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I have heard a lot about upgrading to newer versions of Windows and the potential for problems with persons most times recommending a clean install instead. Windows 7 is an exception in this case and I can see that the Windows Team has done some significant work to ensure that the transition from Windows Vista is a smooth one. Of course, there will always be potential hiccups, but with careful planning and a small amount of patience, upgrading to Windows 7 can be as smooth as it’s intended to be. I definitely give Windows 7 RTM thumbs up in this regard!
Windows 7’s user interface introduces some drastic, but entirely welcome enhancements. Featuring the beautiful Aero Glass graphics introduced in Vista, the Windows Team has made significant enhancements to the Taskbar and Start menu along with improving the overall experience of Instant Search and aggregation of information stored on multiple PC’s that you might have networked in your home. Some persons I have had conversations with about Windows 7 think it’s a minor release and it’s just Windows Vista enhanced. Yes, it is built on Vista and that’s a very good thing, which means, your investments in that version of Windows will be brought forward in areas of application and device driver compatibility. Apart from that, what new user experiences does Windows 7 introduce? What about the learning curve? Office 2007, Microsoft’s desktop productivity suite revamped the user interface in applications such as Word and Excel, there was a small learning curve, but there were huge benefits because of what the new Office Fluent UI did for the Standard and Formatting toolbars by exposing more features that some end users didn’t even know exist in the suite. Windows 7 is pretty much based on some of those principles, exposing more benefits in the Windows interface.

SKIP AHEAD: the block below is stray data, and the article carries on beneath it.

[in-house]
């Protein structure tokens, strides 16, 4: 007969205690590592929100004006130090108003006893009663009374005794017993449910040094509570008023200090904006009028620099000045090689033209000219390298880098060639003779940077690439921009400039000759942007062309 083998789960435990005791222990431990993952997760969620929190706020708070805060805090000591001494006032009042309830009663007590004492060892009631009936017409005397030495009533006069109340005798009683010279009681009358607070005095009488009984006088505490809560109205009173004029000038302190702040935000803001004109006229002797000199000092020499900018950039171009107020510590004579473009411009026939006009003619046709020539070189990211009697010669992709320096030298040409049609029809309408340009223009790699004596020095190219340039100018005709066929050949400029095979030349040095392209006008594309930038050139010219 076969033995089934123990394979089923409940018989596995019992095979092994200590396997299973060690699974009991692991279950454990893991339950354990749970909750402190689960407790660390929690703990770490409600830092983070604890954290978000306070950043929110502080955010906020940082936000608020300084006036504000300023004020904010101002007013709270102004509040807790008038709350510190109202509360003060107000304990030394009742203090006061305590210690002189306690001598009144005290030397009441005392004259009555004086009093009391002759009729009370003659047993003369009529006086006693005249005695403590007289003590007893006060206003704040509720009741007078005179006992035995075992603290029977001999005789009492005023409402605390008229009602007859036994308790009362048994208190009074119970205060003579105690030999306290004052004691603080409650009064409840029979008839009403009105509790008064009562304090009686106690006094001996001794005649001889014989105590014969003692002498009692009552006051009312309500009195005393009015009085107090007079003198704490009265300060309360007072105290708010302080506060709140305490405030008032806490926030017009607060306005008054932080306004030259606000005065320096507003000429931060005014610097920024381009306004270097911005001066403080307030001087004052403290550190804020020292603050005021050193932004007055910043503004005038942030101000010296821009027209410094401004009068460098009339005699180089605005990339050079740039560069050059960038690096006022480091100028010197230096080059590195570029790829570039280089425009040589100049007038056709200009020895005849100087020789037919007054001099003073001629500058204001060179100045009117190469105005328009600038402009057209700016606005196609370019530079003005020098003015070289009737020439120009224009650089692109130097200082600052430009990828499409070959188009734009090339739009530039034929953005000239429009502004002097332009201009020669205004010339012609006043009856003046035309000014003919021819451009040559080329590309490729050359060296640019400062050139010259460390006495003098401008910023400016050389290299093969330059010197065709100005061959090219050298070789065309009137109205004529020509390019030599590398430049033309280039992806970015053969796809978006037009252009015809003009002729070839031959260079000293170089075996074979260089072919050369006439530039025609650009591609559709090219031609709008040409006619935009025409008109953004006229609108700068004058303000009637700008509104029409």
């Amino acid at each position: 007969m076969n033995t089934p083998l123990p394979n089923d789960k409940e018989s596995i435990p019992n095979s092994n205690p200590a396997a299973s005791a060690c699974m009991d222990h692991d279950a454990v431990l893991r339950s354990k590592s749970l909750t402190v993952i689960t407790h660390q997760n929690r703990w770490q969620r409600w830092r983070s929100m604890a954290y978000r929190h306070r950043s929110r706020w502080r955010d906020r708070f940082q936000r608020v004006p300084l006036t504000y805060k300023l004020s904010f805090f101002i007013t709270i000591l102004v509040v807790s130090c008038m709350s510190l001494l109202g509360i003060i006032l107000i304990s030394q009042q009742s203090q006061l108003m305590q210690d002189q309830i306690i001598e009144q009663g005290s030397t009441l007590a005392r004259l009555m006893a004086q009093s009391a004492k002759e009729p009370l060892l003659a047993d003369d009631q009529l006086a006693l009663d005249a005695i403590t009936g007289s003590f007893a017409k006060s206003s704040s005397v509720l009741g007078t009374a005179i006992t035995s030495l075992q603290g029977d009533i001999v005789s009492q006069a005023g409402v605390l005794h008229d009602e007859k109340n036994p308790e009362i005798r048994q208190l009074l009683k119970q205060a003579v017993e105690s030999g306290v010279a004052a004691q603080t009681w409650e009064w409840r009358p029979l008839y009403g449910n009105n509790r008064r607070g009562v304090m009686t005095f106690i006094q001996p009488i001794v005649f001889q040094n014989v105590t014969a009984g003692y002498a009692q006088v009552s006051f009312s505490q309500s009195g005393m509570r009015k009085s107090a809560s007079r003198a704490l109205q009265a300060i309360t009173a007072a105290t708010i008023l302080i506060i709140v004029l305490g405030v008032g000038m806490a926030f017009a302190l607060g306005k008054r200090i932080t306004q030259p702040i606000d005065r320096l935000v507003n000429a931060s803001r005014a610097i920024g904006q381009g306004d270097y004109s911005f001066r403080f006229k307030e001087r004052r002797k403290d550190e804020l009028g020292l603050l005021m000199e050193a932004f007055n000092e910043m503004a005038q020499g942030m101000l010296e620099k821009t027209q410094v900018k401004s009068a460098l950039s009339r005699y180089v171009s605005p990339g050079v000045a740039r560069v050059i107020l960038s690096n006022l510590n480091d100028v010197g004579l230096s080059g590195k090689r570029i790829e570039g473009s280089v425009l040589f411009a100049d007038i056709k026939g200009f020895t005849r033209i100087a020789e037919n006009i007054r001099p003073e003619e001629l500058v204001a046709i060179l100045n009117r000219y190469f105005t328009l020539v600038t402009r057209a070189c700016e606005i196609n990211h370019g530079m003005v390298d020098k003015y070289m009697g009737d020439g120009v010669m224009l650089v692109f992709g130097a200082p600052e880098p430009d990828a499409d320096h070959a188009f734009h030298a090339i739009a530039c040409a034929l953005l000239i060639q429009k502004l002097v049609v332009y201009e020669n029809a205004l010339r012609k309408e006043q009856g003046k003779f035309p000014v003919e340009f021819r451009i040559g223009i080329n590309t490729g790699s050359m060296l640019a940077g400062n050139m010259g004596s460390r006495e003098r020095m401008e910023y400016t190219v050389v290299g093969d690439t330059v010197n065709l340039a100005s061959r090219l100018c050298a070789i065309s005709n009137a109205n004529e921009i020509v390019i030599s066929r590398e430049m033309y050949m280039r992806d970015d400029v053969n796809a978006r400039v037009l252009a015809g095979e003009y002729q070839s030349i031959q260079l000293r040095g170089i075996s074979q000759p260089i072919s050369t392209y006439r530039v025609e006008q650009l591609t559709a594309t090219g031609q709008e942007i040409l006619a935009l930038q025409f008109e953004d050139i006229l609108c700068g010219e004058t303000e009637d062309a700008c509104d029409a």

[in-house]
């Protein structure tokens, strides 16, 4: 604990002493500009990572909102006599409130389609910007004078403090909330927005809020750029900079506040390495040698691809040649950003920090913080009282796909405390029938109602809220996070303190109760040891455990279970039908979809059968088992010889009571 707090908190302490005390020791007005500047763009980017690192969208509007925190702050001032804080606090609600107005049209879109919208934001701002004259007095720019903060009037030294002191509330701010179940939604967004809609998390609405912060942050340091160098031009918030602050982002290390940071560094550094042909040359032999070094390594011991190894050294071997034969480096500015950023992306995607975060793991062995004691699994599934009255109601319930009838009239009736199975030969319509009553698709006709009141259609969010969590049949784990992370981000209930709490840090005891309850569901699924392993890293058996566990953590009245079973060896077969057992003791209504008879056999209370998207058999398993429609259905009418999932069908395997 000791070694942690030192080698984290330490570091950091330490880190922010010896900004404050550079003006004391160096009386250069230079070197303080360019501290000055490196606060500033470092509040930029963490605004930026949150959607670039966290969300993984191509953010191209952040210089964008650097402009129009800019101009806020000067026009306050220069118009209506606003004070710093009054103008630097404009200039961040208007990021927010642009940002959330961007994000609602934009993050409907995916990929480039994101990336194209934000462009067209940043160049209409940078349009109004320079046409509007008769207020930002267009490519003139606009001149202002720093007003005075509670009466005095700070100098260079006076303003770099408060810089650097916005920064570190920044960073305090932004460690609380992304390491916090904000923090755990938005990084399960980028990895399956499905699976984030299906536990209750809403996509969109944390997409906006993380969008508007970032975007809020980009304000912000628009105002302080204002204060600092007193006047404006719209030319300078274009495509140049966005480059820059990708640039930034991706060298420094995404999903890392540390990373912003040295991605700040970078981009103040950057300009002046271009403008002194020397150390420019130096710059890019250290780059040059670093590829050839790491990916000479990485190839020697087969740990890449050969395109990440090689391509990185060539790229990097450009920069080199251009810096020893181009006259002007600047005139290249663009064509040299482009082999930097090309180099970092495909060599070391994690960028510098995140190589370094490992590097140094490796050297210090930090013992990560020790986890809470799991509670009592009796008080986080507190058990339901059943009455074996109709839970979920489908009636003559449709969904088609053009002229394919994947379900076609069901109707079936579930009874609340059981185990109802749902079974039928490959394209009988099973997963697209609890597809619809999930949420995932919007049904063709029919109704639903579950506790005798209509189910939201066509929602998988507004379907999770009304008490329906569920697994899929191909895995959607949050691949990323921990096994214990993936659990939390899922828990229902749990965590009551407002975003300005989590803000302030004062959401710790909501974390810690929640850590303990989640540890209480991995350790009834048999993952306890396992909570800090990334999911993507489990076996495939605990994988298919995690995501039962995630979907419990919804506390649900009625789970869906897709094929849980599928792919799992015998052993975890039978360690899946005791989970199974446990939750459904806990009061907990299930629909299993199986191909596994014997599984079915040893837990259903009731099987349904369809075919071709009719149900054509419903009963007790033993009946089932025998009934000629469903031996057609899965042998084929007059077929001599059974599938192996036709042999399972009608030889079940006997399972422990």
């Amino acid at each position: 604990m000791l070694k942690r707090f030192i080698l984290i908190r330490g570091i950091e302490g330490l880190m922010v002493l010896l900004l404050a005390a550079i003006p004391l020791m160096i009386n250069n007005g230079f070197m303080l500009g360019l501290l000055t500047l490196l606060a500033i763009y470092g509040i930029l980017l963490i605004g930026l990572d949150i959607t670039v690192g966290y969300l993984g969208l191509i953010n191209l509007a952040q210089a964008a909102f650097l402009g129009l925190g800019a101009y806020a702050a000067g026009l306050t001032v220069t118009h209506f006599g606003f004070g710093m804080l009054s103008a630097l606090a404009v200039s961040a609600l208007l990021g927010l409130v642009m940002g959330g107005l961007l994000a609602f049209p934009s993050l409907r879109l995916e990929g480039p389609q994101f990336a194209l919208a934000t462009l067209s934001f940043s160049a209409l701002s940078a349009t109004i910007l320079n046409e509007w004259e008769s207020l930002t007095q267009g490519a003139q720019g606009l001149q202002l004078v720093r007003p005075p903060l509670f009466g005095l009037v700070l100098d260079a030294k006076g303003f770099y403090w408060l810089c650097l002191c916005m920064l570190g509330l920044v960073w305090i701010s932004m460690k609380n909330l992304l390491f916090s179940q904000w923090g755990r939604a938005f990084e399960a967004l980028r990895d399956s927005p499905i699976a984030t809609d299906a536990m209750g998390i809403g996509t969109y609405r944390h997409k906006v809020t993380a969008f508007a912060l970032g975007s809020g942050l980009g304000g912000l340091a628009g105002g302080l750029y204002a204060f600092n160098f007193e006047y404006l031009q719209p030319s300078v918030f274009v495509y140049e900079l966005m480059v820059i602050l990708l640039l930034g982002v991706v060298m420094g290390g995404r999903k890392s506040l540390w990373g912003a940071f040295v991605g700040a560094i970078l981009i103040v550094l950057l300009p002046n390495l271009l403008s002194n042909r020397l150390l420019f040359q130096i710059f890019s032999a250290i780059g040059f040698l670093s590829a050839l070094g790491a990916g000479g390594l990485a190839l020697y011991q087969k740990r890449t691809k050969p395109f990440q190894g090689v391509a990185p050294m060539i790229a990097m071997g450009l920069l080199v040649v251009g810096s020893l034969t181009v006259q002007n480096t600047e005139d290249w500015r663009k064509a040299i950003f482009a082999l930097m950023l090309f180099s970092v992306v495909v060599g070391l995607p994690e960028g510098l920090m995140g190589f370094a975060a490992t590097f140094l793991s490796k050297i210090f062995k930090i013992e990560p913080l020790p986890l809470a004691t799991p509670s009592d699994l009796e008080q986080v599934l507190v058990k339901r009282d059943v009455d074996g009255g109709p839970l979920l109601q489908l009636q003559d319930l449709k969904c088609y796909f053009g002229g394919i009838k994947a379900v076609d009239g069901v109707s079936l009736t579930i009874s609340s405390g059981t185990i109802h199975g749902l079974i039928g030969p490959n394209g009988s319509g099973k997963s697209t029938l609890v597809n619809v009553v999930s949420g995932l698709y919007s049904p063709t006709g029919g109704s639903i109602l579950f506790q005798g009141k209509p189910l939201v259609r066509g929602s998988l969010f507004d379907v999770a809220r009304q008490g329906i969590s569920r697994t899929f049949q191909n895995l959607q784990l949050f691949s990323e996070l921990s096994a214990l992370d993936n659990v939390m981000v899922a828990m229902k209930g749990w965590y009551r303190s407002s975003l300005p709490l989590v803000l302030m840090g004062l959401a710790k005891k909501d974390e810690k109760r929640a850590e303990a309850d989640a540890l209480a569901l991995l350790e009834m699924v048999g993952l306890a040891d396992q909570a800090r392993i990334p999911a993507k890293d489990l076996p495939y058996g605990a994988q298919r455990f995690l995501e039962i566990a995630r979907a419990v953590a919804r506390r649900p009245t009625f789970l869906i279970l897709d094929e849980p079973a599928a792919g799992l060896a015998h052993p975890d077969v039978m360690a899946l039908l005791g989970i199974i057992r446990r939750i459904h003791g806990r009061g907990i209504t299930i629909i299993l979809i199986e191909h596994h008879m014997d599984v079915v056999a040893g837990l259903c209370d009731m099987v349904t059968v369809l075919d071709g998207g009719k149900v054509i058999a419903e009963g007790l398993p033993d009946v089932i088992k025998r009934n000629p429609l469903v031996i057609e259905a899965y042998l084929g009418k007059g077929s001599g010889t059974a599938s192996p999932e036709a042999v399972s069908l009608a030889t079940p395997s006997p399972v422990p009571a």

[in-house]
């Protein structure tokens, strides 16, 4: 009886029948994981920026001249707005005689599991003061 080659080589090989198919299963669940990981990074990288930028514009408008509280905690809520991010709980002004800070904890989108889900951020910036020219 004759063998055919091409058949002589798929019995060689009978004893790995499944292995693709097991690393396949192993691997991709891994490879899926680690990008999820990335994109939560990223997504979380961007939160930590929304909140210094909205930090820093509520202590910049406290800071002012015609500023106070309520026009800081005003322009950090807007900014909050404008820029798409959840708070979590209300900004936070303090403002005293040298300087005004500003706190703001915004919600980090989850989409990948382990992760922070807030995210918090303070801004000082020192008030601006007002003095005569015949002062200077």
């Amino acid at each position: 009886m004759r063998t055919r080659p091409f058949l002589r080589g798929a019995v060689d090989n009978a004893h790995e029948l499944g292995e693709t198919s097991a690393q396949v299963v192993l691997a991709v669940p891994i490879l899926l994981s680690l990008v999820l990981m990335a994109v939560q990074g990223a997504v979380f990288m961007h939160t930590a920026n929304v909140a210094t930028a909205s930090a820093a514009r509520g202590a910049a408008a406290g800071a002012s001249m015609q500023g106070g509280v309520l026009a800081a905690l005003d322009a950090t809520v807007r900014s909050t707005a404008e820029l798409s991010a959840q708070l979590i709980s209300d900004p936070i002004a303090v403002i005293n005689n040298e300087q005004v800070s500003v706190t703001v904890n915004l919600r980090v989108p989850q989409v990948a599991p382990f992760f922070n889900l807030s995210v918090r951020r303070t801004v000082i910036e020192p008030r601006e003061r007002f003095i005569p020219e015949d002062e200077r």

Taskbar - First introduced in Windows 95 as a replacement for Program Manager that was a part of previous Windows releases, it houses your running applications as buttons that you can use to switch between windows on screen. Releases of Windows over the years have added new features and functionality such as the ‘Quick Launch’ desk band in Windows 98, ‘Taskbar Grouping’ in Windows XP and ‘Taskbar Thumbnail previews’ in Windows Vista. Windows 7 combines all those innovations and made them even better. When you load the Windows 7 Desktop for the first time, everything might seem familiar except for the Taskbar which has grown a few inches in size. Shortcuts for applications such as Internet Explorer and the User Folder might look like enlarged Quick Launch icons; well it’s a combination of both. By default, application shortcuts, running applications and non-running applications are not labeled. In previous versions of Windows, a running program would display an icon along with the name of the button on the Taskbar. The Windows Team changed this based on the probability of users experience identifying programs by clear pictorial representations, the Internet Explorer ‘e’ for web browser, a blue ‘w’ for Microsoft Word, the stacked CD icon with the play identifier for Windows Media Player.